Thursday, March 19, 2009

Only Skin Deep

Since Usman started writing the pieces for his current show, thinkTank: American Ethnic, I've been thinking about an art exhibit I saw in college at the Seattle Art Museum. It was titled Only Skin Deep: Changing Visions of the America Self and was a collaboration between the San Diego Museum of Art (SDMA) and the Museum of Photographic Arts (MoPA). It is still one of the best exhibits I have ever seen and I still look at the book (by the same title) that was produced in conjunction with the exhibit. I don't believe the exhibit is still up at the SDMA, but I highly recommend the book.

The exhibit and book look at prints, stills, digital images, etc. from the mid 19th century to the present and examine how the photographers intended, or, more interestingly, not intended, to comment on race. Similar to American Ethnic, the exhibition explored how photography specifically has shaped our ideas about nation, race, ethnicity and ourselves. Photography is very much a part of American culture and we all consume the ideas that are presented to us on TV, billboards, in magazines, or those we take to represent ourselves. Race is going to be presented in these images we see and will communicate ideas that we can think critically about or just accept.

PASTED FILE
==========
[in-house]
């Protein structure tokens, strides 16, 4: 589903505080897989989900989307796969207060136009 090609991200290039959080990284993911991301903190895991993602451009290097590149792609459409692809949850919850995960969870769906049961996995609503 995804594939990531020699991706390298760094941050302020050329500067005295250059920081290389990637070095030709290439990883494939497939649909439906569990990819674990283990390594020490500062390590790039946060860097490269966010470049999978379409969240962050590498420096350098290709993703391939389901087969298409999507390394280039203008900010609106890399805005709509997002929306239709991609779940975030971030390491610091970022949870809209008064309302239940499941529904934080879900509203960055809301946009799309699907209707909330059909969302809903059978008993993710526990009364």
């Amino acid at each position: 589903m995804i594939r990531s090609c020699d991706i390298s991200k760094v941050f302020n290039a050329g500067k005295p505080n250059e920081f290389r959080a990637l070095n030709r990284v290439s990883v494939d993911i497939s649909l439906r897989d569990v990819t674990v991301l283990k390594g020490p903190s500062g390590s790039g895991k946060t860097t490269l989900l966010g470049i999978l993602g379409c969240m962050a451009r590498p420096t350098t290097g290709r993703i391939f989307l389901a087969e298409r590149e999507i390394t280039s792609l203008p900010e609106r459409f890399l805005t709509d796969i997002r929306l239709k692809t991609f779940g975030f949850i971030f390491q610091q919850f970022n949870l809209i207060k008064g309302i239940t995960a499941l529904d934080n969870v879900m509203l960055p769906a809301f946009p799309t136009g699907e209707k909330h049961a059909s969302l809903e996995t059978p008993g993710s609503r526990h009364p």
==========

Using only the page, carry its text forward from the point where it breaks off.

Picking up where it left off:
As humans, we naturally want to classify and categorize the information we receive to make sense of our world. This is very helpful for our understanding of people and the world, but can be dangerous if we don't think about how or why we are categorizing certain ideas in certain "files." When we are trying to learn new information, we need some prior knowledge (or a file, if you will) to put this information into. If we don't have that "file," we may put it into the wrong "file" or create a new one and label it inaccurately. I can think of a couple of examples...